Charts That Matter – September 2016

It gives us immense pleasure to share with you the September edition of our monthly “Charts That Matter” series. Some very interesting charts and observations in this edition. We have seen overall capex in India decline in recent years with low capacity utilization and leveraged corporate balance sheets. Assets sales are happening but at a rather slow pace. The public sector also wasn’t very forthcoming to pick up the slack created by weak private capex spending. However, in the last 2 years, we have seen the public sector taking up the mandate to kick start capex – especially in sectors like roads, railways and energy. In fact, actual public capex spending in the last 2 years has been almost at par with the budgeted spending – something not seen before.

On a very different note, the Indian consumer is not shy of spending and is becoming aspirational and stepping up discretionary spending. Car buyers are upgrading to the compact car segment (Rs.5-8lacs) from the erstwhile preferred mini segment (Rs.3-4 lacs). In a related observation, India’s share of global milk consumption has been rising rapidly and India is poised to replace the EU as the higher consumer of milk globally. As per the National Dairy Development Board, Indians now spend one-fifth of their overall food expenditure on milk. On the other hand, the Indian consumer is not a shy borrower anymore. Credit card outstanding has been growing at more than 25% in the last three years and now stands at ~Rs.42000cr – it has doubled since 2012.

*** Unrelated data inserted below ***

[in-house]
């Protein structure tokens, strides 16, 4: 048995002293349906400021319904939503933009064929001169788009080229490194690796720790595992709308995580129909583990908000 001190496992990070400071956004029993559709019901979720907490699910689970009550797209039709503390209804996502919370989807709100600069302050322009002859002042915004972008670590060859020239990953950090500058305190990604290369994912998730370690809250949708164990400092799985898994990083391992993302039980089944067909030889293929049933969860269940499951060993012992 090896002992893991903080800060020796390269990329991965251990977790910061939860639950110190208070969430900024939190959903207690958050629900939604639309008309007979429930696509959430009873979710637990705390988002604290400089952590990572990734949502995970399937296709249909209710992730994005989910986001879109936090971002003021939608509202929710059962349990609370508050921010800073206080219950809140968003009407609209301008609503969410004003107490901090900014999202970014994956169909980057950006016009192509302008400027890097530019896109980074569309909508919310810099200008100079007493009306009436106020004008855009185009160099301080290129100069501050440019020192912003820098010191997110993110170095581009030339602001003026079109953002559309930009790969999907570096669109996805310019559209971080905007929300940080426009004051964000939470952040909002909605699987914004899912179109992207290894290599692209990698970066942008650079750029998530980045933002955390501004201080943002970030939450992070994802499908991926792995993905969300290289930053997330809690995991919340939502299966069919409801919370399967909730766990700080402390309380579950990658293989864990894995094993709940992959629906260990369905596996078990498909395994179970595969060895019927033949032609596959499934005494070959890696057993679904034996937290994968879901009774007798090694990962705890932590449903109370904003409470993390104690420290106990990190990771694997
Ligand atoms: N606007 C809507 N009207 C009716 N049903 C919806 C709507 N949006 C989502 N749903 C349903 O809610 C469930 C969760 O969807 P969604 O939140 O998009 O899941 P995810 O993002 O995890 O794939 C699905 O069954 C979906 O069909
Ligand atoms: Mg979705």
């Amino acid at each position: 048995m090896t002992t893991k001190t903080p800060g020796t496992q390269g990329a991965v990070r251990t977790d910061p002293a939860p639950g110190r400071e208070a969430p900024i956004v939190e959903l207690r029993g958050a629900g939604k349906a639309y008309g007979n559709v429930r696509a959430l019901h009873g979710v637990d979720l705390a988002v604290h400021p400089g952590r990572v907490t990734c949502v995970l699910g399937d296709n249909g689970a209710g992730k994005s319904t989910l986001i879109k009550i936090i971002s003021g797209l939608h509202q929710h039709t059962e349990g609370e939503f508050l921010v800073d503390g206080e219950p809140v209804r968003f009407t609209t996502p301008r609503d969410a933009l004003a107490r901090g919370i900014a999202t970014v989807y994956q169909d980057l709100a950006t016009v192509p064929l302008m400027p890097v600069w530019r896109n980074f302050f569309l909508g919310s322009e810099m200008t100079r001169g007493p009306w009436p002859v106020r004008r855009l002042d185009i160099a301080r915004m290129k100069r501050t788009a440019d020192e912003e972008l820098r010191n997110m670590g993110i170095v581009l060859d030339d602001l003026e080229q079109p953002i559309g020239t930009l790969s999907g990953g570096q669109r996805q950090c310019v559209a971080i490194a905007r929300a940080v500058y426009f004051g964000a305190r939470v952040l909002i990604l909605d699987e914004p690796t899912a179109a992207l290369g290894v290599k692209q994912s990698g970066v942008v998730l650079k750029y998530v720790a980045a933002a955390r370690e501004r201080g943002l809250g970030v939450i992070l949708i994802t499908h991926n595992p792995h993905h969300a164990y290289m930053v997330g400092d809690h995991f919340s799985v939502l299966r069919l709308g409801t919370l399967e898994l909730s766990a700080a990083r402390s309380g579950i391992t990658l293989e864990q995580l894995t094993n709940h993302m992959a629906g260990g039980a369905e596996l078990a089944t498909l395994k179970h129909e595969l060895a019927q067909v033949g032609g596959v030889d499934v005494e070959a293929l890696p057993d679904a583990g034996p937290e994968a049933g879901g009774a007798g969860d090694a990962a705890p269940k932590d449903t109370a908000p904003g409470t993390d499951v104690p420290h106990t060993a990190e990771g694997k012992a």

Two global charts here. Caterpillar has been reporting negative machine retail sales in the last 3 years and the July sales de-growth at 18% is the second largest decline in the last 3 years. Caterpillar’s operating performance is a bellwether for global industrial capex; this is not a good sign for industrial recovery. Finally – in what is seen as a sign of credit tightening, the USD LIBOR (3 month) which moves largely in-line with the FED Funds rate has been creeping up even as FED Funds rates remain unchanged. LIBOR is the most benchmarked interest rate in the world with LIBOR linked transactions valued at more than $450tn globally. Borrowing costs for corporates/individuals vary with the LIBOR. Could this divergent trend between USD LIBOR and FED Funds push the FED into hiking rates?

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